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You can see the small amount that stays on the parchment paper. Most transferred nicely onto the copper on the PCB.
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A little (some days) later...
the PCB etched and drilled (with the xyz-table as seen on our "Tools" page)
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closup of the holes. The drilling was done with the machine under manual control (ie. no steppers,...)
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The component side... without the help of the machine, the holes wouldn't look that nice and lined up... :)
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Second try. Different layout. Different display control (multiplexed), so less parts, less holes :)
Again using toner transfer, but different paper: a page from an old Reichelt electronics catalog :-))). Something I read about in a german eletronics forum at http://www.mikrocontroller.net/forum
Its just the kind of paper thats used for catalogs. Just cut out a page, print the layout onto it (Yes, it does NOT have to be a white page, any page will do! The catalog print won't interfere!) and iron it onto a pcb. The cool it under running water, carefully peel/rub off the paper and ...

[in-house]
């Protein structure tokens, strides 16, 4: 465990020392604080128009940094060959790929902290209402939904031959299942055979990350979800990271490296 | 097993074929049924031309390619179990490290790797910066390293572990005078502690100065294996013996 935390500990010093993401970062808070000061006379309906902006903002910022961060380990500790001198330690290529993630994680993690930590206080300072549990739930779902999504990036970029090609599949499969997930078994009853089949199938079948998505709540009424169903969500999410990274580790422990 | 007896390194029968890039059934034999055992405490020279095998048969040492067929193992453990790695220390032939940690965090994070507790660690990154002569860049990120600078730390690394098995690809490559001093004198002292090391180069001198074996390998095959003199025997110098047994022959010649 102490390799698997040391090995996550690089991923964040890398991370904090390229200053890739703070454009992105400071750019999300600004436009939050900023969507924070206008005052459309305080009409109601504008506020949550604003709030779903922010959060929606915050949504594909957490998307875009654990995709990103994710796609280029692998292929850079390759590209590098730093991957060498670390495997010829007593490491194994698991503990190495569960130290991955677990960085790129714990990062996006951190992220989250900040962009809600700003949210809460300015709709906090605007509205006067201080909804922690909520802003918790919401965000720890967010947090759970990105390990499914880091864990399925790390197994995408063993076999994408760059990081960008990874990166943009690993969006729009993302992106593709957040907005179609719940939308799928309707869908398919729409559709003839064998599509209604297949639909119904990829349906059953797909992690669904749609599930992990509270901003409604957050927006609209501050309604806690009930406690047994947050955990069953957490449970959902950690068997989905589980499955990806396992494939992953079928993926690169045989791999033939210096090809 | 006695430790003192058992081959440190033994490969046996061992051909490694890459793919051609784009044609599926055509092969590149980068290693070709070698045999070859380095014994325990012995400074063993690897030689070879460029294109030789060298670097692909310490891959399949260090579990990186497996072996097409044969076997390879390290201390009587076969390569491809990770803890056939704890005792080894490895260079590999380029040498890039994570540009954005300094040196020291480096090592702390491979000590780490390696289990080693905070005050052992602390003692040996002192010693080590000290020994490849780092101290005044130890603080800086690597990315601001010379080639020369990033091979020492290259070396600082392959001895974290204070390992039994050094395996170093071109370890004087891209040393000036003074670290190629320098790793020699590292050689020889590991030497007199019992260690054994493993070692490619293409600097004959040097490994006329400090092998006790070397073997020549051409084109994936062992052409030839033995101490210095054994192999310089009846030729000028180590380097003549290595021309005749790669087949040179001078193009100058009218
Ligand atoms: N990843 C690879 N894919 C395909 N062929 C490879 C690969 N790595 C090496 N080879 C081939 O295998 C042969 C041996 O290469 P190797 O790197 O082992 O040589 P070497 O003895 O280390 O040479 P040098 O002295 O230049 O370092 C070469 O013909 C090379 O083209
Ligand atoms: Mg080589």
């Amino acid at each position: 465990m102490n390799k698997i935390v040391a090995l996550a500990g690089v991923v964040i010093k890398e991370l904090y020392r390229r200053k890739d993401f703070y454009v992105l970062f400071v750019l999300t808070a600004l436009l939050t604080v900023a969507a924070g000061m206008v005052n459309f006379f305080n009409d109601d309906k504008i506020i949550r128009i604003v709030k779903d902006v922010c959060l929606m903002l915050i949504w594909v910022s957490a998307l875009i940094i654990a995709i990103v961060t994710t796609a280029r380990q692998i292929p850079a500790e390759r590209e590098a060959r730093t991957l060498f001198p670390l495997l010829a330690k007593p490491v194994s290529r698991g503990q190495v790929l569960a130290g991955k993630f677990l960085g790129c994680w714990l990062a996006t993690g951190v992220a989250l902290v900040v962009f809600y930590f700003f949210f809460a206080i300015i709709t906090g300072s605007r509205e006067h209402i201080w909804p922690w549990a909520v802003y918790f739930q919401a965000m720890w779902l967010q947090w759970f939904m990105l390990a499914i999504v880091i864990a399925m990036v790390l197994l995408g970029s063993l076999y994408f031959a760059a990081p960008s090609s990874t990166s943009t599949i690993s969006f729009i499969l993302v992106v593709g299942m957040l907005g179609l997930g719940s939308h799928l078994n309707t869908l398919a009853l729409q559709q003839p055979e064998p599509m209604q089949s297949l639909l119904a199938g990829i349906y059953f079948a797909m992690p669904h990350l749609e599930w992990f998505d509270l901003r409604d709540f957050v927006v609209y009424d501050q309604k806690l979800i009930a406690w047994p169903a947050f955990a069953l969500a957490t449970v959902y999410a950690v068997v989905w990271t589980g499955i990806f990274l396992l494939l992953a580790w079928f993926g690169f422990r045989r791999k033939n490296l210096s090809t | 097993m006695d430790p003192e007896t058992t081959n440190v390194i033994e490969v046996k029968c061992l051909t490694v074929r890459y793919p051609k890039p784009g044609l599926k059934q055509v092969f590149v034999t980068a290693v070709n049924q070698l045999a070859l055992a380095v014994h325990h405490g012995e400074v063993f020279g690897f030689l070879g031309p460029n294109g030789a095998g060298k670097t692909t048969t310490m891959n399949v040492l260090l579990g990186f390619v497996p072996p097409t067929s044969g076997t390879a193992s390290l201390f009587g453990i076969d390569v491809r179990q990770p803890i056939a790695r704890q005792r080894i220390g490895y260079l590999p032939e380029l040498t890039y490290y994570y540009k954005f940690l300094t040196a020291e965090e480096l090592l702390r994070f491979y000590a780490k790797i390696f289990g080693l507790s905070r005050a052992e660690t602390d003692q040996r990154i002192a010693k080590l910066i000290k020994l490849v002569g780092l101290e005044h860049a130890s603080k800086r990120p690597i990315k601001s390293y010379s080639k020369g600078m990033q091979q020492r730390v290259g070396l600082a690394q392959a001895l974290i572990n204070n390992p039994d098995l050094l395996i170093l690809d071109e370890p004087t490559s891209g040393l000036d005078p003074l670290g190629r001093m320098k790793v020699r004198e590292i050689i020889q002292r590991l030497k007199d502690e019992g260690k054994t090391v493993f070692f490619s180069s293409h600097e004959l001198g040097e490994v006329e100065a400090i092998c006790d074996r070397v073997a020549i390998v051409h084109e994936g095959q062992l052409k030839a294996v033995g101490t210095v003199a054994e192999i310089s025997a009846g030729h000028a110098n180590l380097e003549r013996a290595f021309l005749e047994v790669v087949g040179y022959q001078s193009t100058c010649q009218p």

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this is what you (might) get. :-)
A little extra work is necessay here because I ironed it too long so some traces have melted to pads (I had to route traces between pads). A sharp knife/scalpel will do the job.
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If you moist the board a little, it looks better because the paper fibers are not that obvious when wet.
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Here you see a closup where this is obvious. The "white stuff" are paper fibers. As long as they are only on the toner covered parts, they won't be a problem.
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